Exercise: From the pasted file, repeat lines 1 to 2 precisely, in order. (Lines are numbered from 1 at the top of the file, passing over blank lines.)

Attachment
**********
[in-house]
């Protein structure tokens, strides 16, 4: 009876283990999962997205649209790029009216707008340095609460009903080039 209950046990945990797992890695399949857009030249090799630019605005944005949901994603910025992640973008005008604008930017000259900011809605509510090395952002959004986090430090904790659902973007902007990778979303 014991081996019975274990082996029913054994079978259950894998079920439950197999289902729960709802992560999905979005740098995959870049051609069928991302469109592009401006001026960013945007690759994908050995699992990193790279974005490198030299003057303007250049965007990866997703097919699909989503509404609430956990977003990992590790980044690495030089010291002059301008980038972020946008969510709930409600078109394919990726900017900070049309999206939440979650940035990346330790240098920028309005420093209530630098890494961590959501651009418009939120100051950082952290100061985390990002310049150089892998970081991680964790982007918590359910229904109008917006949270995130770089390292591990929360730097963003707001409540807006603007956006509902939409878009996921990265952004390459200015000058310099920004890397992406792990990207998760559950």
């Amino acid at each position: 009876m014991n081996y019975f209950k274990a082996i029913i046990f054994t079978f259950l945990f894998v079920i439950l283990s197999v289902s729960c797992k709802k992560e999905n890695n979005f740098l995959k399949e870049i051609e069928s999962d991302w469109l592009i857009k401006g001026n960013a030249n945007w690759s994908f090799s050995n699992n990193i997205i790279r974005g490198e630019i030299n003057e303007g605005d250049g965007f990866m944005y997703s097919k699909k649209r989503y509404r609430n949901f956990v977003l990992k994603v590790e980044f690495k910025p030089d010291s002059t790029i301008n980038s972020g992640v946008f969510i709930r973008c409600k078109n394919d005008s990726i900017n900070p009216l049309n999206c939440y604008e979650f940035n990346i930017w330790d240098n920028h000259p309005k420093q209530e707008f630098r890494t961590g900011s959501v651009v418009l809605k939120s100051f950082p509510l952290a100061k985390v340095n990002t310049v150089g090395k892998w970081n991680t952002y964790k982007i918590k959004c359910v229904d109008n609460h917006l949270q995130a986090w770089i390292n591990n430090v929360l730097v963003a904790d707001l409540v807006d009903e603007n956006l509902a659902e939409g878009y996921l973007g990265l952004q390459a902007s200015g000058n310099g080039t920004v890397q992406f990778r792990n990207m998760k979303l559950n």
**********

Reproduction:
[in-house]
């Protein structure tokens, strides 16, 4: 009876283990999962997205649209790029009216707008340095609460009903080039 209950046990945990797992890695399949857009030249090799630019605005944005949901994603910025992640973008005008604008930017000259900011809605509510090395952002959004986090430090904790659902973007902007990778979303 014991081996019975274990082996029913054994079978259950894998079920439950197999289902729960709802992560999905979005740098995959870049051609069928991302469109592009401006001026960013945007690759994908050995699992990193790279974005490198030299003057303007250049965007990866997703097919699909989503509404609430956990977003990992590790980044690495030089010291002059301008980038972020946008969510709930409600078109394919990726900017900070049309999206939440979650940035990346330790240098920028309005420093209530630098890494961590959501651009418009939120100051950082952290100061985390990002310049150089892998970081991680964790982007918590359910229904109008917006949270995130770089390292591990929360730097963003707001409540807006603007956006509902939409878009996921990265952004390459200015000058310099920004890397992406792990990207998760559950």